Dispatch #71 June 18th 2020
Day 1316 Post-Ascendency of White Supremacy & Misogyny
Day 1244 Post-Installation of White-Supremacist-Misogynist-Pussy-Grabbing-Self-Aggrandizing-Demagogic-Bully-Illegitimate-PeeeOTUS & his White-Nationalist-Fascistic-Christian-Supremacist-Quislings
In his New York Times column titled ‘An Insatiable Rage’ Charles Blow acknowledges that Black people are burdened with an everyday struggle to neither fall into despair nor explode in anger.
People are marching as a way of screaming, a way of exhaling pain, as an enormous group catharsis. This isn’t only about the pain of police brutality, it’s about all the pain. This is about all the injustice and disrespect and oppression. This is about ancestry and progeny…. It took centuries for America to hone its instruments of oppression. Every time part of it fell, it simply re-emerged in a more elegant form…. Racial oppression is infinitely transmutable….
In fact, America listening and responding to these protests, respecting them, is one of the healthiest things the country can do, because as protester Kimberly Latrice Jones said at the end of her viral video, “They are lucky that what black people are looking for is equality and not revenge.” www.nytimes.com/2020/06/14/opinion/us-protests-racism.html
The urgent task for white people is to school ourselves about the 400 years of Black people’s lived experience under White Supremacy in America. We must school ourselves to the point where we are deeply empathetic with the notion that Black People could justifiably desire revenge. We must school ourselves to the point where we are deeply convinced about enacting/establishing Reparations necessary to achieve Equity and Social Justice for Black people.
We white people don’t deserve thanks for taking our responsibility; we deserve rebuke when we are unwilling to correct our woeful ignorance and thereby take real action. Our enduring responsibility began accruing 400 years ago. Schooling ourselves is definitely not about acknowledging our white privilege. Instead, schooling ourselves thoroughly and deeply be about finally understanding how 400 years of White Supremacy have ravaged generations of Black people. Then we white people will become outraged and out-raging about dismantling White Supremacy and enacting reparations.
In response to this unprecedented moment of widespread public outrage and protests about police brutality and the epidemic of Black Americans being victimized and killed by the police, we see many prominent public officials/leaders demurring about systemic racism and the need for complete change in community safety policies. So white people must school themselves about the origins of American policing — how those origins put violent control and criminalization of Black Americans at the heart of the system.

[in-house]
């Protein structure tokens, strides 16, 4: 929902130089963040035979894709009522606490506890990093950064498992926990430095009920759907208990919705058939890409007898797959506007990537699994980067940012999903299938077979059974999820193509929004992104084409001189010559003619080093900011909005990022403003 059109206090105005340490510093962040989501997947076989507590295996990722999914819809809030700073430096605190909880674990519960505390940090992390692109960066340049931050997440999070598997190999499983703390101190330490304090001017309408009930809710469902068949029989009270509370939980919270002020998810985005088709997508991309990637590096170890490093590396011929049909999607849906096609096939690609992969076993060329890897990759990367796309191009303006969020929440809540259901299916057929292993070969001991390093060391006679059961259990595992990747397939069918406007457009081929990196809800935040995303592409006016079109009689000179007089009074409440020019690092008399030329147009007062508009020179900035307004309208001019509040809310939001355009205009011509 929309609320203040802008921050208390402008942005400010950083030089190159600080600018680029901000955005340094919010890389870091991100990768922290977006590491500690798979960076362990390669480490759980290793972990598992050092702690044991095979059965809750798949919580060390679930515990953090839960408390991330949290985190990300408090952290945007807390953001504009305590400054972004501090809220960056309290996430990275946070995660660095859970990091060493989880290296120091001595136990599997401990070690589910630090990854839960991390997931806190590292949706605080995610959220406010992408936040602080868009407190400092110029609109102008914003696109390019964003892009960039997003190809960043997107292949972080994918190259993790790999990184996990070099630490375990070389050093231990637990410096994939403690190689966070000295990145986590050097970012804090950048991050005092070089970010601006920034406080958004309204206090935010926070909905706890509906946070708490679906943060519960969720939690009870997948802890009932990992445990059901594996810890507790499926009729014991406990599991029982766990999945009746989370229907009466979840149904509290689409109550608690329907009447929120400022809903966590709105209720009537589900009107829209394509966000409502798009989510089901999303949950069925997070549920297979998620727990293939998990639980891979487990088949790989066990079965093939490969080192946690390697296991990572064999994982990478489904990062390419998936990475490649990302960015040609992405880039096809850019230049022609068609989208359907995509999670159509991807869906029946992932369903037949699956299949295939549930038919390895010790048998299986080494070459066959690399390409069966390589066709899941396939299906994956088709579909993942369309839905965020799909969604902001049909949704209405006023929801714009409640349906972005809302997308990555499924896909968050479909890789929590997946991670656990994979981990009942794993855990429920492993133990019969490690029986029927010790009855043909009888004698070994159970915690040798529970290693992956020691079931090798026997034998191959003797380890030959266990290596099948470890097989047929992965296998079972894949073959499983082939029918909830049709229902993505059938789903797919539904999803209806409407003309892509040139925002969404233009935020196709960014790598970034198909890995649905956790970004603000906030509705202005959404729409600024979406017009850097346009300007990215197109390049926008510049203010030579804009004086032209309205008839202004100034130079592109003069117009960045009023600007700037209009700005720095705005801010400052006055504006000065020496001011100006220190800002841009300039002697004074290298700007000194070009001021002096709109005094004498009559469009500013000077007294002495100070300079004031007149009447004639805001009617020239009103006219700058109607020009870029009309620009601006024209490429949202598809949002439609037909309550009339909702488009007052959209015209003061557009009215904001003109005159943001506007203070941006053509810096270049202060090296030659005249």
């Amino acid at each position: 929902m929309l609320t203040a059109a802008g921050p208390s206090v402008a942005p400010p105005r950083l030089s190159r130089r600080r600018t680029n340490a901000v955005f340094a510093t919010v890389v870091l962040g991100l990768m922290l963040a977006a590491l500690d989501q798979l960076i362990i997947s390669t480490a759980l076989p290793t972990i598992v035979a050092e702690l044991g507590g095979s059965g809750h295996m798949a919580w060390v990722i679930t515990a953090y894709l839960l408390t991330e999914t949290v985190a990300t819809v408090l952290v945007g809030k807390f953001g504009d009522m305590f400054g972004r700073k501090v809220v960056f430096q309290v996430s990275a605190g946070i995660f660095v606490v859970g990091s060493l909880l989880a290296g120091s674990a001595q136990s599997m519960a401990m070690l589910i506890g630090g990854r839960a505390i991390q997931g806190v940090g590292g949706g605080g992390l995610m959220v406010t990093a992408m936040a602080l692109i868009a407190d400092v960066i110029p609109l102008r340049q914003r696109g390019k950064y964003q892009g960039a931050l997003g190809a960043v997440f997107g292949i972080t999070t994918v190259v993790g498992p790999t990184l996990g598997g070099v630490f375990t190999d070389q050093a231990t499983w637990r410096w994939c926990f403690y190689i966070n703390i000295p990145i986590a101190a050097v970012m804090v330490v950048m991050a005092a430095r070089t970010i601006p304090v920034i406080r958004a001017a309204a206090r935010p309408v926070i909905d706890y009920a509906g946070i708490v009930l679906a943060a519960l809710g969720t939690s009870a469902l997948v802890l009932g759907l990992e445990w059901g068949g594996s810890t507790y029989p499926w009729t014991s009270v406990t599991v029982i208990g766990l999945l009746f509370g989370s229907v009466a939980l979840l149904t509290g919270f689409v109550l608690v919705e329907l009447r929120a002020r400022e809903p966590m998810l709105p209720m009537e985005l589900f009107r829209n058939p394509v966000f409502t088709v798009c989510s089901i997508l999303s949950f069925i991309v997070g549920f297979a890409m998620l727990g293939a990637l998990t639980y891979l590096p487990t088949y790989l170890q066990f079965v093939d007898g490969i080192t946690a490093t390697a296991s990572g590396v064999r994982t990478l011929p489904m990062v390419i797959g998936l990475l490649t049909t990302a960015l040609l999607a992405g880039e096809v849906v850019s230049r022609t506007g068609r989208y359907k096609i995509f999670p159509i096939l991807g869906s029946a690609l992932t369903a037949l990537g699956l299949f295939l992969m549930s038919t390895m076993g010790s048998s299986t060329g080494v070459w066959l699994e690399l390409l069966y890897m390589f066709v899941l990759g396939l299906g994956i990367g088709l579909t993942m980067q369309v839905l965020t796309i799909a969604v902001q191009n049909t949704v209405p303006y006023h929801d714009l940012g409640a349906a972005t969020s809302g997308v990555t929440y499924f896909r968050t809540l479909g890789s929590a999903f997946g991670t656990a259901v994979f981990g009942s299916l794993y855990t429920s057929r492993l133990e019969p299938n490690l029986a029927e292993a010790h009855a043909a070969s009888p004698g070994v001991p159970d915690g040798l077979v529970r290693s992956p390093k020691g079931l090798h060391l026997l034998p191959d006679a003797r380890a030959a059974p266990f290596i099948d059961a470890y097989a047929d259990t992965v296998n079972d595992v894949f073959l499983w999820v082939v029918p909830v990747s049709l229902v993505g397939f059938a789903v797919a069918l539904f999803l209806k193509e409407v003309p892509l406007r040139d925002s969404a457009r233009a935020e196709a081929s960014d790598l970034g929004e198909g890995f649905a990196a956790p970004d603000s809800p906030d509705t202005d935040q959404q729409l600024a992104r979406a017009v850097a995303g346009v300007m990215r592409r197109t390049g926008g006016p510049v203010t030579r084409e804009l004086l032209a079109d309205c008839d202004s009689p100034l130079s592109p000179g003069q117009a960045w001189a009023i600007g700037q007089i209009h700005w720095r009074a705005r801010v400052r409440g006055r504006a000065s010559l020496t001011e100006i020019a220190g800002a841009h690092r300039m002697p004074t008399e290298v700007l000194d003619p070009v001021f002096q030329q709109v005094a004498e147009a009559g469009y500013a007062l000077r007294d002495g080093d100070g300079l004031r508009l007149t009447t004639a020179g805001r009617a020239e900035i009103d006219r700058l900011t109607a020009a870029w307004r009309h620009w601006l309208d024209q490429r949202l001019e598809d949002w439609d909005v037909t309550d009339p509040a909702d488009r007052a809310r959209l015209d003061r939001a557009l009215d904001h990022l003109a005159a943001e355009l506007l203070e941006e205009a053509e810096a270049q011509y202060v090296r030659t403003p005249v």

In his book The Condemnation of Blackness: Race, Crime, and the Making of Modern Urban America (Harvard University Press 2010) Khalil Gibran Muhammad documents that slave patrols were the origins of policing from the moment that enslaved Black people were brought to the colonies to work the plantations. Slave patrols required all white men of every class to work together to control and punish Black people thus ensuring buy-in by poor whites to controlling slaves and protecting rich white men’s property. After the Civil War the Ku Klux Klan emerged as the post-Reconstruction slave patrols. As Black people migrated north to escape the KKK reign of terror, the police in northern cities assumed the role of control and abuse of Black people; e.g., enforcing segregated housing, ignoring or participating in white mob attacks on black people, allowing the confiscation or destruction of black property and resources, indiscriminate and violent policing.
Spend one hour and listen to the NPR Throughline Podcast “American Police” that presents a discussion with Dr. Muhammad about his book and provides detailed information about his research and his conclusion regarding the throughline from slave patrols to 21st century policing in America. White people must understand how and why the current version of police created and informed by White Supremacy and black criminality must be dismantled. www.npr.org/2020/06/03/869046127/american-police
Spend 20 minutes with an On The Media podcast and learn about the emergence of the current police abolition movement that urges consideration of policies designed for community safety instead of policies premised on social control and oppression.